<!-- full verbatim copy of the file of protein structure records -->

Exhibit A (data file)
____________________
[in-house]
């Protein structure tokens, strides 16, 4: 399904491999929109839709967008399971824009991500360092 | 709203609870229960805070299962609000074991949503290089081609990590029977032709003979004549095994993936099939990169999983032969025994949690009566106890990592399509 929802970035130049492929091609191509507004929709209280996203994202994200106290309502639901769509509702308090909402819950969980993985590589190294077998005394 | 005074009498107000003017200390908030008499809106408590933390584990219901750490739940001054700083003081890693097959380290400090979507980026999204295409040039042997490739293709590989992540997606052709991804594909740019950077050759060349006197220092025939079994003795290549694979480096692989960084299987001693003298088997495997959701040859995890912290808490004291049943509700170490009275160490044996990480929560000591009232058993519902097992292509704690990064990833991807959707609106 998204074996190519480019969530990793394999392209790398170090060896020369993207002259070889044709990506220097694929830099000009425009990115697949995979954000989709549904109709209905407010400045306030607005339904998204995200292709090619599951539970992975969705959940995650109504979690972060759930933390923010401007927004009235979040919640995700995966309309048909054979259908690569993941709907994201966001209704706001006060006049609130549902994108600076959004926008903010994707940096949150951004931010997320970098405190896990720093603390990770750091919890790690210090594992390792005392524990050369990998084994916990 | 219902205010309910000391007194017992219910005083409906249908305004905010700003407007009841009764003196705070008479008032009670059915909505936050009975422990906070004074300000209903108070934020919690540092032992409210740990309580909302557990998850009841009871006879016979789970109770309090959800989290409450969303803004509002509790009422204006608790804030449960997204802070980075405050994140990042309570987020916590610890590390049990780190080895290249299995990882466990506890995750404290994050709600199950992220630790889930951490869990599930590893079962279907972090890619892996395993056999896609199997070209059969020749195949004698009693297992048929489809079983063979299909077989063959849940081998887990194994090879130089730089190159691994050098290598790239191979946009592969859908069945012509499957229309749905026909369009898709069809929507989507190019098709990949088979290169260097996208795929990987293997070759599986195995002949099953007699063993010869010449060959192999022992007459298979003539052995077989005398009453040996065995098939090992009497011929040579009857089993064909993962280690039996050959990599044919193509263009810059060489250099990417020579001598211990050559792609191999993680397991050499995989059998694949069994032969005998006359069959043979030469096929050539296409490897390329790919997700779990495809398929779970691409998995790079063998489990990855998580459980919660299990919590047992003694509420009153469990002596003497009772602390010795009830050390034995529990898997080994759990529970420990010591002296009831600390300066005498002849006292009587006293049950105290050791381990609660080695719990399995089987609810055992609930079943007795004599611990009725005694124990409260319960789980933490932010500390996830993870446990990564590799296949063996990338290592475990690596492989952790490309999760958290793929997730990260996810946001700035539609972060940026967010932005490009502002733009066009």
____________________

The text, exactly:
[in-house]
């Protein structure tokens, strides 16, 4: 399904491999929109839709967008399971824009991500360092 | 709203609870229960805070299962609000074991949503290089081609990590029977032709003979004549095994993936099939990169999983032969025994949690009566106890990592399509 929802970035130049492929091609191509507004929709209280996203994202994200106290309502639901769509509702308090909402819950969980993985590589190294077998005394 | 005074009498107000003017200390908030008499809106408590933390584990219901750490739940001054700083003081890693097959380290400090979507980026999204295409040039042997490739293709590989992540997606052709991804594909740019950077050759060349006197220092025939079994003795290549694979480096692989960084299987001693003298088997495997959701040859995890912290808490004291049943509700170490009275160490044996990480929560000591009232058993519902097992292509704690990064990833991807959707609106 998204074996190519480019969530990793394999392209790398170090060896020369993207002259070889044709990506220097694929830099000009425009990115697949995979954000989709549904109709209905407010400045306030607005339904998204995200292709090619599951539970992975969705959940995650109504979690972060759930933390923010401007927004009235979040919640995700995966309309048909054979259908690569993941709907994201966001209704706001006060006049609130549902994108600076959004926008903010994707940096949150951004931010997320970098405190896990720093603390990770750091919890790690210090594992390792005392524990050369990998084994916990 | 219902205010309910000391007194017992219910005083409906249908305004905010700003407007009841009764003196705070008479008032009670059915909505936050009975422990906070004074300000209903108070934020919690540092032992409210740990309580909302557990998850009841009871006879016979789970109770309090959800989290409450969303803004509002509790009422204006608790804030449960997204802070980075405050994140990042309570987020916590610890590390049990780190080895290249299995990882466990506890995750404290994050709600199950992220630790889930951490869990599930590893079962279907972090890619892996395993056999896609199997070209059969020749195949004698009693297992048929489809079983063979299909077989063959849940081998887990194994090879130089730089190159691994050098290598790239191979946009592969859908069945012509499957229309749905026909369009898709069809929507989507190019098709990949088979290169260097996208795929990987293997070759599986195995002949099953007699063993010869010449060959192999022992007459298979003539052995077989005398009453040996065995098939090992009497011929040579009857089993064909993962280690039996050959990599044919193509263009810059060489250099990417020579001598211990050559792609191999993680397991050499995989059998694949069994032969005998006359069959043979030469096929050539296409490897390329790919997700779990495809398929779970691409998995790079063998489990990855998580459980919660299990919590047992003694509420009153469990002596003497009772602390010795009830050390034995529990898997080994759990529970420990010591002296009831600390300066005498002849006292009587006293049950105290050791381990609660080695719990399995089987609810055992609930079943007795004599611990009725005694124990409260319960789980933490932010500390996830993870446990990564590799296949063996990338290592475990690596492989952790490309999760958290793929997730990260996810946001700035539609972060940026967010932005490009502002733009066009």